dragged him off to his own great glory had not Jove's daughter Venus been quick to mark and to break the strap of oxhide, so that the empty helmet came away in his hand. This he flung to his comrades among the Achæans, and was again springing upon Alexandrus to run him through with a spear, but Venus snatched him up in a moment (as a god can do), hid him under a cloud of darkness, and conveyed him to his own bedchamber.
383 Then she went to call Helen, and found her on a high tower with the Trojan women crowding round her. She took the form of an old woman who used to dress wool for her when she was still in Lacedæmon, and of whom she was very fond. Thus disguised she plucked her by her perfumed robe and said, "Come hither; Alexandrus says you are to go to the house; he is on his bed in his own room, radiant with beauty and dressed in gorgeous apparel. No one would think he had just come from fighting, but rather that he was going to a dance, or had done dancing and was sitting down."
395 With these words she moved the heart of Helen to anger. When she marked the beautiful neck of the goddess, her lovely bosom, and sparkling eyes, she marvelled at her and said, "Goddess, why do you thus beguile me? Are you going to send me afield still further to some man whom you have taken up in Phrygia or fair Meonia? Menelaus has just vanquished Alexandrus, and is to take my hateful self back with him. You are come here to betray me. Go sit with Alexandrus yourself; henceforth be goddess no longer; never let your feet carry you back to Olympus; worry about him and look after him till he make you his wife, or, for the matter of that, his slave—but me? I shall not go; I can garnish his bed no longer; I should be a byword among all the women of Troy. Besides, I have trouble on my mind."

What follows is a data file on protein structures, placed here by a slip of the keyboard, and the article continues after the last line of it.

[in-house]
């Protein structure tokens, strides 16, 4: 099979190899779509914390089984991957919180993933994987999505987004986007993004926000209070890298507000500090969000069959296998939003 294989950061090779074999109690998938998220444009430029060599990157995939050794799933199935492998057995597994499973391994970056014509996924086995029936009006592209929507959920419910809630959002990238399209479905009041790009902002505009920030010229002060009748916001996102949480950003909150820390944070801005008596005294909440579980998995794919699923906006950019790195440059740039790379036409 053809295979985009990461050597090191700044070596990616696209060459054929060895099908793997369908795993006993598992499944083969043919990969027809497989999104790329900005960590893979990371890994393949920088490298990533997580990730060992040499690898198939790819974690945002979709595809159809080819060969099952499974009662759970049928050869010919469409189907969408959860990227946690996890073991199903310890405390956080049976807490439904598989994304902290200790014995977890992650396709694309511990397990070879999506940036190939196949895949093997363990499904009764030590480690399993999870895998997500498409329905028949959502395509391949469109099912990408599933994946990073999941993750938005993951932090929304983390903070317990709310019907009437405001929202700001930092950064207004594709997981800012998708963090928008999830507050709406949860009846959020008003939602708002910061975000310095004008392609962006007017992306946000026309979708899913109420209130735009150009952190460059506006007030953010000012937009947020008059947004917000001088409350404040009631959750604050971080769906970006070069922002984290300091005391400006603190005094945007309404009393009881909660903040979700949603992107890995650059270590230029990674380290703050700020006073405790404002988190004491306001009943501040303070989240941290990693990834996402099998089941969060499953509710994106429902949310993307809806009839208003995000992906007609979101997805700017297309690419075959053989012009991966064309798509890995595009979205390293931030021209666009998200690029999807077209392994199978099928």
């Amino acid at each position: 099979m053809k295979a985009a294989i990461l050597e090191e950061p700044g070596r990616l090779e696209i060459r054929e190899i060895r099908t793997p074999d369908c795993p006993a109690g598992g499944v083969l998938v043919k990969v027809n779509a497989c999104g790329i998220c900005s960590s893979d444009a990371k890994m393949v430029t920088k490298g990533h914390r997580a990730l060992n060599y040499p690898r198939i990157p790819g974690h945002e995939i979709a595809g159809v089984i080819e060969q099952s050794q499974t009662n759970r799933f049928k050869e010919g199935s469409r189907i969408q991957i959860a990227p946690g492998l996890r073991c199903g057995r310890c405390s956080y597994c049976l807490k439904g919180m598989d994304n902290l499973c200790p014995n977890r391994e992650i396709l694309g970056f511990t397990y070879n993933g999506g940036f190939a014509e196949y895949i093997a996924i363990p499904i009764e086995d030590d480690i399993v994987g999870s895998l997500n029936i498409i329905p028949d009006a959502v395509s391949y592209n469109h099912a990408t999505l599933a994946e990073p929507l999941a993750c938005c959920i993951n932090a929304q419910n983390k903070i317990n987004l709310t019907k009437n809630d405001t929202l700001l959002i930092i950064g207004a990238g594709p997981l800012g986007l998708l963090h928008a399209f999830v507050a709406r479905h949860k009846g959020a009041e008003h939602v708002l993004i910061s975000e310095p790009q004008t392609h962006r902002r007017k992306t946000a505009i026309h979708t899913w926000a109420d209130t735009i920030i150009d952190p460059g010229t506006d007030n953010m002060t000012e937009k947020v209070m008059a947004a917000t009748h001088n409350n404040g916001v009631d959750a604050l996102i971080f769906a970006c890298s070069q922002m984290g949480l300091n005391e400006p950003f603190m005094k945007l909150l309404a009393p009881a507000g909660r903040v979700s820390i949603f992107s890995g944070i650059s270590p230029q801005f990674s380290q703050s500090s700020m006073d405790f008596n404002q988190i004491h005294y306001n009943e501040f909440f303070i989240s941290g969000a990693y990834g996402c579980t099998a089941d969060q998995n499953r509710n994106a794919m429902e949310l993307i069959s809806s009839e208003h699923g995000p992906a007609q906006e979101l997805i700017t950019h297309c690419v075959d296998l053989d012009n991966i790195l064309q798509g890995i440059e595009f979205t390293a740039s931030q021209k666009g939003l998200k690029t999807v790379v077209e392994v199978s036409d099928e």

414 Venus was very angry, and said, "Bold hussy, do not provoke me; if you do, I shall leave you to your fate and hate you as much as I have loved you. I will stir up